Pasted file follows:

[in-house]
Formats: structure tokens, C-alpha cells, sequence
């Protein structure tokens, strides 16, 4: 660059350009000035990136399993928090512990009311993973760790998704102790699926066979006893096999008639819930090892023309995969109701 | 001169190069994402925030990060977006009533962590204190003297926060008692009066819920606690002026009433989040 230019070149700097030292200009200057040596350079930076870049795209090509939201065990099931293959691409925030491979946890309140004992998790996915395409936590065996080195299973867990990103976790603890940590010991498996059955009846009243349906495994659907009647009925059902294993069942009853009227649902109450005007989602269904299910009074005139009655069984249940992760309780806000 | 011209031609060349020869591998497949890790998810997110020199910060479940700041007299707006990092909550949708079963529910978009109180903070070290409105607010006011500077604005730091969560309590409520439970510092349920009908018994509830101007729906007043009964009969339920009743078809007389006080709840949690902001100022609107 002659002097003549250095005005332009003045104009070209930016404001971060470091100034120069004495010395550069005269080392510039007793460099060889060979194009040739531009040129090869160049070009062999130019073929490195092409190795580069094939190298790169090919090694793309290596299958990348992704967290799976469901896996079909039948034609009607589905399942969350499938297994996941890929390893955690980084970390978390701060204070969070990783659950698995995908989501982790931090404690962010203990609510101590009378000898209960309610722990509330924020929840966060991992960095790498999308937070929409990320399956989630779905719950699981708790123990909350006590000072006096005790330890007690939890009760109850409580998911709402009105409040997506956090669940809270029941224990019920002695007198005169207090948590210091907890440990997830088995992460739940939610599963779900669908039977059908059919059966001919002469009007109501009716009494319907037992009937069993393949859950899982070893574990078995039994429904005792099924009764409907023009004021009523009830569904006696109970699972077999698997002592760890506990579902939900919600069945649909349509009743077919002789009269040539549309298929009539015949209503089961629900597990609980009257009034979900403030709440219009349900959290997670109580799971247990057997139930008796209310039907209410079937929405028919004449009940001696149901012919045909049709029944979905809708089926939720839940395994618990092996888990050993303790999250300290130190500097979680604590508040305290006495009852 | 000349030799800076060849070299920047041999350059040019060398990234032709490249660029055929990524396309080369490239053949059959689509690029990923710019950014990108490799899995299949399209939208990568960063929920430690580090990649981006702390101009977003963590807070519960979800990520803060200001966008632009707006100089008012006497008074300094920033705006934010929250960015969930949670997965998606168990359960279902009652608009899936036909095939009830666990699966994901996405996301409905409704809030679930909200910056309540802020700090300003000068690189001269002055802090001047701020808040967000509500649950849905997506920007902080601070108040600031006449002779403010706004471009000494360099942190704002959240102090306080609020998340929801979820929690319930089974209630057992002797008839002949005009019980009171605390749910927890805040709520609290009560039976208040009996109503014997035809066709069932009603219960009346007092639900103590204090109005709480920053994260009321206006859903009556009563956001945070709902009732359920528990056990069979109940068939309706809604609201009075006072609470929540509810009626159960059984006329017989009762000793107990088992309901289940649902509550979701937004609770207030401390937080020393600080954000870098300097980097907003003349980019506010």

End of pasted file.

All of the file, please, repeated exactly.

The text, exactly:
[in-house]
Formats: structure tokens, C-alpha cells, sequence
């Protein structure tokens, strides 16, 4: 660059350009000035990136399993928090512990009311993973760790998704102790699926066979006893096999008639819930090892023309995969109701 | 001169190069994402925030990060977006009533962590204190003297926060008692009066819920606690002026009433989040 230019070149700097030292200009200057040596350079930076870049795209090509939201065990099931293959691409925030491979946890309140004992998790996915395409936590065996080195299973867990990103976790603890940590010991498996059955009846009243349906495994659907009647009925059902294993069942009853009227649902109450005007989602269904299910009074005139009655069984249940992760309780806000 | 011209031609060349020869591998497949890790998810997110020199910060479940700041007299707006990092909550949708079963529910978009109180903070070290409105607010006011500077604005730091969560309590409520439970510092349920009908018994509830101007729906007043009964009969339920009743078809007389006080709840949690902001100022609107 002659002097003549250095005005332009003045104009070209930016404001971060470091100034120069004495010395550069005269080392510039007793460099060889060979194009040739531009040129090869160049070009062999130019073929490195092409190795580069094939190298790169090919090694793309290596299958990348992704967290799976469901896996079909039948034609009607589905399942969350499938297994996941890929390893955690980084970390978390701060204070969070990783659950698995995908989501982790931090404690962010203990609510101590009378000898209960309610722990509330924020929840966060991992960095790498999308937070929409990320399956989630779905719950699981708790123990909350006590000072006096005790330890007690939890009760109850409580998911709402009105409040997506956090669940809270029941224990019920002695007198005169207090948590210091907890440990997830088995992460739940939610599963779900669908039977059908059919059966001919002469009007109501009716009494319907037992009937069993393949859950899982070893574990078995039994429904005792099924009764409907023009004021009523009830569904006696109970699972077999698997002592760890506990579902939900919600069945649909349509009743077919002789009269040539549309298929009539015949209503089961629900597990609980009257009034979900403030709440219009349900959290997670109580799971247990057997139930008796209310039907209410079937929405028919004449009940001696149901012919045909049709029944979905809708089926939720839940395994618990092996888990050993303790999250300290130190500097979680604590508040305290006495009852 | 000349030799800076060849070299920047041999350059040019060398990234032709490249660029055929990524396309080369490239053949059959689509690029990923710019950014990108490799899995299949399209939208990568960063929920430690580090990649981006702390101009977003963590807070519960979800990520803060200001966008632009707006100089008012006497008074300094920033705006934010929250960015969930949670997965998606168990359960279902009652608009899936036909095939009830666990699966994901996405996301409905409704809030679930909200910056309540802020700090300003000068690189001269002055802090001047701020808040967000509500649950849905997506920007902080601070108040600031006449002779403010706004471009000494360099942190704002959240102090306080609020998340929801979820929690319930089974209630057992002797008839002949005009019980009171605390749910927890805040709520609290009560039976208040009996109503014997035809066709069932009603219960009346007092639900103590204090109005709480920053994260009321206006859903009556009563956001945070709902009732359920528990056990069979109940068939309706809604609201009075006072609470929540509810009626159960059984006329017989009762000793107990088992309901289940649902509550979701937004609770207030401390937080020393600080954000870098300097980097907003003349980019506010």